Eating Disorders (ED) and image of the self: A possible tool for ED assesment

Self-figure drawings in women with anorexia; bulimia; overweight; and normal weight: A possible tool for assessment.
Jonathan Guez, Rachel Lev-Wiesel, Shimrit Valetsky, Diego K. Sztul, Bat-Sheva Pener
Haifa, Israel

The Arts in Psychotherapy (15 September 2010) doi:10.1016/j.aip.2010.09.001 Key: citeulike:7886958

Eating disorders (ED) are an increasing problem in children and young adolescents. This paper examines the use of self- figure drawing in the assessment of eating disorders. We combined the use of self- figure drawing as a short and non intrusive tool with the administration of previously validated questionnaires (EAT-26 and the BSQ). Seventy-six women (Thirty-six were diagnosed as having eating disorders according to DSM-IV criteria, either anorexia nervosa or bulimia nervosa, 20 were overweight, 20 had no eating disorders and were of normal weight) were recruited for this study. Objective and quantifiable methods of assessment in analysis the self-figure drawing were used. The results indicated that self-figure drawing scores were clearly differentiated between groups. The results also indicated significantly high correlation between the self-figure drawing and the two validated psychometric assessments of eating disorders. The findings’ implications and possible interpretations are discussed. Findings indicate that using self-figure drawing as a tool to assess ED or a tendency to develop ED would be valuable for practitioners.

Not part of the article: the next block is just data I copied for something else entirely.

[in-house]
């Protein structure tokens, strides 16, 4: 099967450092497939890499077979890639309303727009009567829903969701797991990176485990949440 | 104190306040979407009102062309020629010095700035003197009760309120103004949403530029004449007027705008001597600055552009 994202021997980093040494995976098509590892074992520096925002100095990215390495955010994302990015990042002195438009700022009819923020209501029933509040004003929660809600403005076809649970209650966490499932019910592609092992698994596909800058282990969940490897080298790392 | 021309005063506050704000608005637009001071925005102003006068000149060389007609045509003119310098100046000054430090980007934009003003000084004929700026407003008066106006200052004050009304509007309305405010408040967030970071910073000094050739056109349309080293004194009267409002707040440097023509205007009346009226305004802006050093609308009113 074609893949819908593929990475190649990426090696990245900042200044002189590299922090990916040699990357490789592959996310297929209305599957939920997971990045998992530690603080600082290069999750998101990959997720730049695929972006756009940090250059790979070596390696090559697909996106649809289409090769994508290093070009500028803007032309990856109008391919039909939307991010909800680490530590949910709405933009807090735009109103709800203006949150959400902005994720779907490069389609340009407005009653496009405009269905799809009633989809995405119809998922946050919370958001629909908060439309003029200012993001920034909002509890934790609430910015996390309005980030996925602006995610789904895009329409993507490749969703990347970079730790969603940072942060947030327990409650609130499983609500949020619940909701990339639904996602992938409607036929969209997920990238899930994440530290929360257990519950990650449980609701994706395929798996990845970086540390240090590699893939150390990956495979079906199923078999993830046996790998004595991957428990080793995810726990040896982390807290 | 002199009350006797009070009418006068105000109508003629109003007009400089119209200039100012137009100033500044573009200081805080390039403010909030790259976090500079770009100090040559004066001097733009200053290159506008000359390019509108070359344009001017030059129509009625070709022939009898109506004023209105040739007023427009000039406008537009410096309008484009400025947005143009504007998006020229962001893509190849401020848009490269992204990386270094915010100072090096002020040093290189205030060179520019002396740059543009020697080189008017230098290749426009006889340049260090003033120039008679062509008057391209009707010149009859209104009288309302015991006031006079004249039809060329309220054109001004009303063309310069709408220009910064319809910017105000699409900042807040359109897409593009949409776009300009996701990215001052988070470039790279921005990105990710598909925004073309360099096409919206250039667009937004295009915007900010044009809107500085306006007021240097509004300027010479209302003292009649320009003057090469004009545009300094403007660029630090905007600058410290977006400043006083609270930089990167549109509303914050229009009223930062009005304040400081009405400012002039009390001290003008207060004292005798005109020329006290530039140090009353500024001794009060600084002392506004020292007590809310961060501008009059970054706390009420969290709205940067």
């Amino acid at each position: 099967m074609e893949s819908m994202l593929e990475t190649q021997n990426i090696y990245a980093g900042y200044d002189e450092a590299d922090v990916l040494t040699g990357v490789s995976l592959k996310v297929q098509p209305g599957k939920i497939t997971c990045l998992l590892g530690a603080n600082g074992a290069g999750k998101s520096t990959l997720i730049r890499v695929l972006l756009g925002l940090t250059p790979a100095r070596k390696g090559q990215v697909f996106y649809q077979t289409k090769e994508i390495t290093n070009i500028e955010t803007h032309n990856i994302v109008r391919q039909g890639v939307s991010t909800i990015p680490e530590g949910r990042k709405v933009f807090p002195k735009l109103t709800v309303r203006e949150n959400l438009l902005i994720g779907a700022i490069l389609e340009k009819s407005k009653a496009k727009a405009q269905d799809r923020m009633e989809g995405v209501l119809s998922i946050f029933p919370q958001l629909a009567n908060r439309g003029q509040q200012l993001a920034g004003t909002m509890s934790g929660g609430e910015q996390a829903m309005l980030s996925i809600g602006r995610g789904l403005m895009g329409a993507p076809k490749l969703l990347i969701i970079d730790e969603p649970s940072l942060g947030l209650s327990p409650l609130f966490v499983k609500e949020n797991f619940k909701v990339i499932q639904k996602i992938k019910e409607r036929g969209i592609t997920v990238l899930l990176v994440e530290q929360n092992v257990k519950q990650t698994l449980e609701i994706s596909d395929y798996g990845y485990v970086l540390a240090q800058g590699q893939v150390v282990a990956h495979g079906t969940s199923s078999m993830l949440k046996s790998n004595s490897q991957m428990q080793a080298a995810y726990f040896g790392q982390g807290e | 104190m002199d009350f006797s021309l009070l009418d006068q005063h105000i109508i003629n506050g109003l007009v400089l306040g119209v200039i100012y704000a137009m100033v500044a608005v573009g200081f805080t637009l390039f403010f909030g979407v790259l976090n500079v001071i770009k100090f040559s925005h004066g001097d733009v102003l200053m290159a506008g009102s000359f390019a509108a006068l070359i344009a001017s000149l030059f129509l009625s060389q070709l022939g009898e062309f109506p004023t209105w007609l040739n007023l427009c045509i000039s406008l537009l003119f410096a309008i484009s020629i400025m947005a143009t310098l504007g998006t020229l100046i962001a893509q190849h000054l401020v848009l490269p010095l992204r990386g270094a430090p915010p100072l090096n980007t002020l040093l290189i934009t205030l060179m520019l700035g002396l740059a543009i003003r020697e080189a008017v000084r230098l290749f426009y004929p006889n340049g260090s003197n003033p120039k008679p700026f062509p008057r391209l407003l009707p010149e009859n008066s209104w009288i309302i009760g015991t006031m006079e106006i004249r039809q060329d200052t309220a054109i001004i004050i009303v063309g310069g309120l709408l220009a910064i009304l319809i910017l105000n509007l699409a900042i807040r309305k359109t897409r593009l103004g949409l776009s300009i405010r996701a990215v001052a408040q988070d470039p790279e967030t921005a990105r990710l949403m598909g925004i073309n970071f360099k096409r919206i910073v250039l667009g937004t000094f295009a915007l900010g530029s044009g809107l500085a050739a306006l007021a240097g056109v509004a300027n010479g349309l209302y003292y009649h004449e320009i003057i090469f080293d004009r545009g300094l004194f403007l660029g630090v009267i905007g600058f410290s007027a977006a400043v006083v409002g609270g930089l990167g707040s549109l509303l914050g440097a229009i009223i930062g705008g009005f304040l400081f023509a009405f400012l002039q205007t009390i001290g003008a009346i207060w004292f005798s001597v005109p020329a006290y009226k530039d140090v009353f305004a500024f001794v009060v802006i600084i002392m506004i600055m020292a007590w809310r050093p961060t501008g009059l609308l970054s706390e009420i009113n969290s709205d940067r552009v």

The neck: women suffering from anorexia or bulimia tended to draw a larger neck, a disconnected neck or no neck at all;
The mouth: this feature was more emphasized in drawings by women suffering from anorexia or bulimia;
The thighs: women with eating disorders drew wider thighs than the other groups in the study;
The feet: women with eating disorders tended to draw pictures without feet or with disconnected feet.

Self-figure drawings can differentiate between anorexic and bulimic women: those with anorexia tended to omit breasts from their drawings, drew less defined body lines and smaller figures relative to the page size


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